Emma Talbot: a story of renaissance
Winning the Max Mara Art Prize for Women in 2020 coincides for Emma Talbot, a British artist born in 1969, with the moment when she can finally devote herself fully to what most belongs to her: art.
In the interview published in issue 17 of Vanity Fair, she tells that she lost her husband at the age of 36. This unfortunate event led her to take care of her family alone, and thus to commit herself to her job as teacher for all this time.
During the tragic experienceof the coma and the death of her husband, Emma managed to find in art a meditative space just for her and her great love, a super-sensible space in which she could feel a connection.
Emma Talbot, in the same interview mentioned above, reveals: “I started drawing in hospital and continued to do so at home, after his death: fantastic creatures came out of my hand, spur-of-the-moment, situations that sprang from an imagination that I didn’t even think I had; borning from my deepest unconscious, I believe.”
In the works of this introspective artist, one can guess the nature of her work: memories and psychological projections drive her towards the translation of thoughts onto canvas.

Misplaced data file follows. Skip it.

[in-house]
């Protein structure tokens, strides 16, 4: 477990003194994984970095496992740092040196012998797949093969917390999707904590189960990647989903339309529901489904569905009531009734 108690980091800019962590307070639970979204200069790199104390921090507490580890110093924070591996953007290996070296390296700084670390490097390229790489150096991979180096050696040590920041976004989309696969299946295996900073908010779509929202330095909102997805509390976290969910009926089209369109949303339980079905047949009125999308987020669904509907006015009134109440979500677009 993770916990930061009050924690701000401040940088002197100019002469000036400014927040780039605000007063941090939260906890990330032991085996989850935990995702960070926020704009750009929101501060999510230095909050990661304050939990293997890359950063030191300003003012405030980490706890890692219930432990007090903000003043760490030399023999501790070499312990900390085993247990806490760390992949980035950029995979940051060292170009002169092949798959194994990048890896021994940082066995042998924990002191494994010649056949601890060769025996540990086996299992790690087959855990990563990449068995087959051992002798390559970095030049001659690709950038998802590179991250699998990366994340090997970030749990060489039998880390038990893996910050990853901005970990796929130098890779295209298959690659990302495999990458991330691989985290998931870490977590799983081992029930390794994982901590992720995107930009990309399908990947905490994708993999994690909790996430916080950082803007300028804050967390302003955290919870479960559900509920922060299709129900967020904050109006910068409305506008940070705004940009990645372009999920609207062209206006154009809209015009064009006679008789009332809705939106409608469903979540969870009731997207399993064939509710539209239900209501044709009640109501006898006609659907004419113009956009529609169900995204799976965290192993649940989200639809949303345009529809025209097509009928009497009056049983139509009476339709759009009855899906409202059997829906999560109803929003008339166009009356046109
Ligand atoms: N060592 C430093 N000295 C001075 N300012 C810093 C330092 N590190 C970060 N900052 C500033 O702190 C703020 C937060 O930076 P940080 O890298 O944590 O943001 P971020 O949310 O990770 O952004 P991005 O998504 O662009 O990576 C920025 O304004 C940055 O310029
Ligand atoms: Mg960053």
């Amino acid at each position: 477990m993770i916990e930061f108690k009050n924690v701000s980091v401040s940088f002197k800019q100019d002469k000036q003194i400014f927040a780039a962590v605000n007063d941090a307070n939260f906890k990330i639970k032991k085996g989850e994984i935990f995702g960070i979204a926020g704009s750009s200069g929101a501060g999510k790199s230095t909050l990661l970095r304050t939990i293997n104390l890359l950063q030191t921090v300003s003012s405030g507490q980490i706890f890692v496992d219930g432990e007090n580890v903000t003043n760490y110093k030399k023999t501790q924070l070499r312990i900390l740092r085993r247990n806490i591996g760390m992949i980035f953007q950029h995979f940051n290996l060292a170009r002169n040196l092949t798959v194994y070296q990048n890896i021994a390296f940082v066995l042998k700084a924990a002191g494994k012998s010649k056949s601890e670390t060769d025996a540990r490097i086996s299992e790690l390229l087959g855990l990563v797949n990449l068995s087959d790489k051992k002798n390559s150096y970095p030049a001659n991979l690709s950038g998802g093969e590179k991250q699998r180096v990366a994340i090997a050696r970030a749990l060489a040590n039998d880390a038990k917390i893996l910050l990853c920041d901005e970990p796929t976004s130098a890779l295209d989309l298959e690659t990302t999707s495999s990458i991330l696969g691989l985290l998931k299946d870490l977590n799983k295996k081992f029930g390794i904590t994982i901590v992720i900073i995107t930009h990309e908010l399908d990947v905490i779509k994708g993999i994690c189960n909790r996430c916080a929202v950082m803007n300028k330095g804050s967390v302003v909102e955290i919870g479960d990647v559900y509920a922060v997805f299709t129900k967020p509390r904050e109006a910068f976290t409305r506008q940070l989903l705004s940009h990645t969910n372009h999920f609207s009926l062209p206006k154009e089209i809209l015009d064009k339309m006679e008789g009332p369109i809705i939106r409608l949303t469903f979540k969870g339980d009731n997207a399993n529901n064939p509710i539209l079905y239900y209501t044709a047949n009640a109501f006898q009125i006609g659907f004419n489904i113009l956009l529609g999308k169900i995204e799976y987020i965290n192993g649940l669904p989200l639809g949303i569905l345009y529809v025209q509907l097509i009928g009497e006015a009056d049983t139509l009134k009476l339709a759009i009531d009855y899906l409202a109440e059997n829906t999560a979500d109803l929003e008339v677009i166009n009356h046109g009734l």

Talbot, however, not only excels in painting, but also uses the technique of drawing, animation and sculpture, with a particular fondness for the use of fabrics and textiles.
Two of her masterpieces are currently on show at the Biennale Arte 2022, curated by Cecilia Alemani, at the Arsenale.
Here she deals with two fundamental themes: the first expresses the loss but, at the same time, the hope for a recovery of the bond between man and nature. The second is a theme that strongly echoes the artist’s personal story: childbirth and the rebirth.
In Emma Talbot’s works there is not only technique and passion, but there is a story to be told: a story of renaissance.